Over the last ten years, women-owned firms in the US have been increasing at extraordinary rates. According to the 2016 State of Women-Owned Business Report, between 2007 and 2016, the number of women-owned firms increased by 45%.
However, when breaking down growth rates comparisons, minority women business enterprises (M/WBE) continue to lag when compared to non-minority firms. Although women of color are entering the ranks of entrepreneurship at impressive rates, their average annual revenues (just under $69,000) are still less than half of the average woman-owned firm ($143, 000). The growth rates of employment and revenues among M/WBE firms remain essentially unchanged.
Given the multitude of women-owned businesses in the US, how can minority women-owned firms with growth aspiration achieve maximum economic growth? Here are 5 tips to help minority women-owned firms achieve their full economic potential.
- Leveraging Networks: Increasing your participation and strategically attending industry specific conferences and events will not only increase your awareness of resources, programs and initiatives that are available for women entrepreneurs, but it would also be a great place to start building a network with likeminded professionals. One key to networking is to never simply hand over your business cards. Instead, take the time to build relationships so that each individual can become a partner and resource. It’s important to always keep in mind that networking is a marathon not a sprint and building trust takes time. Allow your face to become familiar and acquaint yourself with key industry players.
- Following-up: Networking is only half the battle. The best way to get the highest return on the time, energy and money you invested in these conferences begins with the follow-up. It’s always a good practice to “touch base” within 5 days of meeting someone, to remain relevant. During this interaction, aim to become the problem solver rather than pitching your idea. Instead, try to uncover the contact’s business needs.
- Getting Strategic: As an entrepreneur you should always think 10 steps ahead. Forward thinking will be the only way to grow and scale your business. Do your research, identify your strengths, weaknesses and needs of your company to determine appropriate next steps. Don’t base your decision on what’s trending or “hot” right now. For example, in the supplier diversity arena, getting certified is a popular topic of discussion. However, certifications should only be a considered for your company if they are a part of your overall business strategy. Plan to form strategic partnerships that can directly lead to transactions that will allow you to grow in size and scale.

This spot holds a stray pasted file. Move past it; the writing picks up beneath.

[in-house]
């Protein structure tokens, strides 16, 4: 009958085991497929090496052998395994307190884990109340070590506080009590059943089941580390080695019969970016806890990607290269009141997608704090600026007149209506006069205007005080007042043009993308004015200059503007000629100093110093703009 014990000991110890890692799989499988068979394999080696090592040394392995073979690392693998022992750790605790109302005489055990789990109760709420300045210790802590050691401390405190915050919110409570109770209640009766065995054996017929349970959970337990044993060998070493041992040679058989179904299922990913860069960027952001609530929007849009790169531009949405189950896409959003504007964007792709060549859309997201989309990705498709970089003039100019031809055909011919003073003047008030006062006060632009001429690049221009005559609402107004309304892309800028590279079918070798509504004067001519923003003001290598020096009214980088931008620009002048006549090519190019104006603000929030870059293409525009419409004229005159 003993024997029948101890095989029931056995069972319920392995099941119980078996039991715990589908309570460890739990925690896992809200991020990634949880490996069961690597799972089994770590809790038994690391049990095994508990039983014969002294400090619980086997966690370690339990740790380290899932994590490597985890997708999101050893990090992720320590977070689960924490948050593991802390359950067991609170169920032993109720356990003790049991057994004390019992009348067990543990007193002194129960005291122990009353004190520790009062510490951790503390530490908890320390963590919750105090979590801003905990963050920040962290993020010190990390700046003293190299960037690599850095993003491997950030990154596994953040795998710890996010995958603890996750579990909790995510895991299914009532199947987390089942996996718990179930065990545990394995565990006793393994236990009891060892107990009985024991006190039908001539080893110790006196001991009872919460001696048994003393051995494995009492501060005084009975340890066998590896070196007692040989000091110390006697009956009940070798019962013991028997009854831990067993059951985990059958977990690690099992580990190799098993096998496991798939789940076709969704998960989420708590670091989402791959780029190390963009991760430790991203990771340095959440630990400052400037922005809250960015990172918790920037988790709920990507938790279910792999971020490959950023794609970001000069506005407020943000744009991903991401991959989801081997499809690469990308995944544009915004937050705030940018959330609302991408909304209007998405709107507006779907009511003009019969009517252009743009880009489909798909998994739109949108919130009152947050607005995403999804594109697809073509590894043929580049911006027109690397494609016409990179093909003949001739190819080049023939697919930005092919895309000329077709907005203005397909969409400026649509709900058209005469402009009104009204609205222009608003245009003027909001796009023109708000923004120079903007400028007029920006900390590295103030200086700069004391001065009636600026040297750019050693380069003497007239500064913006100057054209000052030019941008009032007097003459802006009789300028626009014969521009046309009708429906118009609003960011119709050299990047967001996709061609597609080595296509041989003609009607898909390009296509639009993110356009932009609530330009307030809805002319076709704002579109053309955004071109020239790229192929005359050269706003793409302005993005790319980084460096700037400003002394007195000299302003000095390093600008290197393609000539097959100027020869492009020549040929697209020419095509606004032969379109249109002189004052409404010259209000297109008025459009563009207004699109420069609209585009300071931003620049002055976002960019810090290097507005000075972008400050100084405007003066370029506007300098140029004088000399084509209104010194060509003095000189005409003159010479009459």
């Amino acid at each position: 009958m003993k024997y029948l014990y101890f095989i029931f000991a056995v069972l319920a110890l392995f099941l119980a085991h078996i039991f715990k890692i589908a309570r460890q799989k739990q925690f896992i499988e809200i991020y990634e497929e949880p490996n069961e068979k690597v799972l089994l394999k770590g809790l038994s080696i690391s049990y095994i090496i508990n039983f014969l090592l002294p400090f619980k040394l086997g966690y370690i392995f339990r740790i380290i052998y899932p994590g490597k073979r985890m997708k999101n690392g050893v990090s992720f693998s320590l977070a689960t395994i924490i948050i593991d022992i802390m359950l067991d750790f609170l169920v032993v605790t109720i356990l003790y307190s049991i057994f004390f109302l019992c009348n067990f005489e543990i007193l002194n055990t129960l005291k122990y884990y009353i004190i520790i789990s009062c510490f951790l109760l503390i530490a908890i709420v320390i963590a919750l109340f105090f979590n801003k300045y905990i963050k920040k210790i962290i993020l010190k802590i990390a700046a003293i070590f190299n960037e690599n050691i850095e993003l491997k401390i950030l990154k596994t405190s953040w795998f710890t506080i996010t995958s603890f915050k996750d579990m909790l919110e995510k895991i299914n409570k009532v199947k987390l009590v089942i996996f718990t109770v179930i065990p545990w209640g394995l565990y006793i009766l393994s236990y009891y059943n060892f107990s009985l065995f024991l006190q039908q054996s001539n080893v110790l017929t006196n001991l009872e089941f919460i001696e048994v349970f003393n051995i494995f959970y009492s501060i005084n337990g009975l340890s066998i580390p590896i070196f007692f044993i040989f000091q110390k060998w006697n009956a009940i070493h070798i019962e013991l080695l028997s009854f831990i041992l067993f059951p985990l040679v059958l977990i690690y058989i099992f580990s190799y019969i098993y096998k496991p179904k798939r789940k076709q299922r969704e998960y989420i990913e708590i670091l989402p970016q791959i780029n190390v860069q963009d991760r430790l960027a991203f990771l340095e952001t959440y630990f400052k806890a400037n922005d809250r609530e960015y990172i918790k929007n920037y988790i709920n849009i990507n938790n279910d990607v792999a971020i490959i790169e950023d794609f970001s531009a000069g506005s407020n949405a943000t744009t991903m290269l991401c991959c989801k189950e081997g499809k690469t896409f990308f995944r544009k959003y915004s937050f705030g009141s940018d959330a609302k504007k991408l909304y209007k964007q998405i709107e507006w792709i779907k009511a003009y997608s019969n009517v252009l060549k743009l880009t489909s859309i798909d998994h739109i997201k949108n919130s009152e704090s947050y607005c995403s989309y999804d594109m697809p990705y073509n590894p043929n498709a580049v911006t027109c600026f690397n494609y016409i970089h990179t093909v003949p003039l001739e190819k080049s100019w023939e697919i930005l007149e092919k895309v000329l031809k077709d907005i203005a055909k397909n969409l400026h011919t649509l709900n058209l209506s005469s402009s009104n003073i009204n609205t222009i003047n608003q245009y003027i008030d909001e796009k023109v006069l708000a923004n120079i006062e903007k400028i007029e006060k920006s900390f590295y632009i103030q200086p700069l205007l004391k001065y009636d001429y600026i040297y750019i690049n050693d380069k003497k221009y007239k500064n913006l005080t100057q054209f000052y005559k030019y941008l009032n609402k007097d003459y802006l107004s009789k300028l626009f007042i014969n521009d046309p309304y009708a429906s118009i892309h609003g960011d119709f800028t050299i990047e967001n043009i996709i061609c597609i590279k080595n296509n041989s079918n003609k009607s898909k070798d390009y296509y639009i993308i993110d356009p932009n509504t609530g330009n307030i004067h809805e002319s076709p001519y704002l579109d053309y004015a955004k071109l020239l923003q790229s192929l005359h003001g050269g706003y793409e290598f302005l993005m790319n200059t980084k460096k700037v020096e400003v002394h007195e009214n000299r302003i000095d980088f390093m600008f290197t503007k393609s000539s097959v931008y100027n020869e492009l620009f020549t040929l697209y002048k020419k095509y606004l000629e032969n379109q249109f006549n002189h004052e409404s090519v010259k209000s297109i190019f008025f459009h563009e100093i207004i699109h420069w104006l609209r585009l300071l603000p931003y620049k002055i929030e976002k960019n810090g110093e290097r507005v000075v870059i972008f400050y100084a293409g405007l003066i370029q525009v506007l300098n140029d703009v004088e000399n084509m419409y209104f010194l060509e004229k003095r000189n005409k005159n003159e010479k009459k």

- Asking for help: Getting an advisory board or a mentor can be a huge asset to your company and overall success. Partnering with individuals who may be able to assist you with access to capital, markets and other opportunities is key. These individuals should be industry experts, should offer your business insight, guidance and help you decide what channels you should be navigating first.
- Identifying Business Incubators: Across the U.S. there are many private, state and local economic development departments that are focused on connecting with communities that are underrepresented and creating a model of support to help new and startup companies to develop. Their goal is to help create and grow young businesses by providing necessary support. These programs provide their clients with management training, office space, financial and technical assistance. Programs like the City of Atlanta’s Women’s Entrepreneurship Initiative (WEI) diligently work to revolutionize the economic and social inequities faced by women business owners. It is important to identify the program that best meets your business needs.
While it’s important to recognize progress, it is equally necessary to realize there’s always room for improvement. As an entrepreneur and business owner, setting the bar high and utilizing these creative solutions will help minority women-owned businesses get one step closer to reaching their full potential. For more tips on achieving your economic potential, be sure to follow us on twitter@MBDAGaTech or like our Facebook page!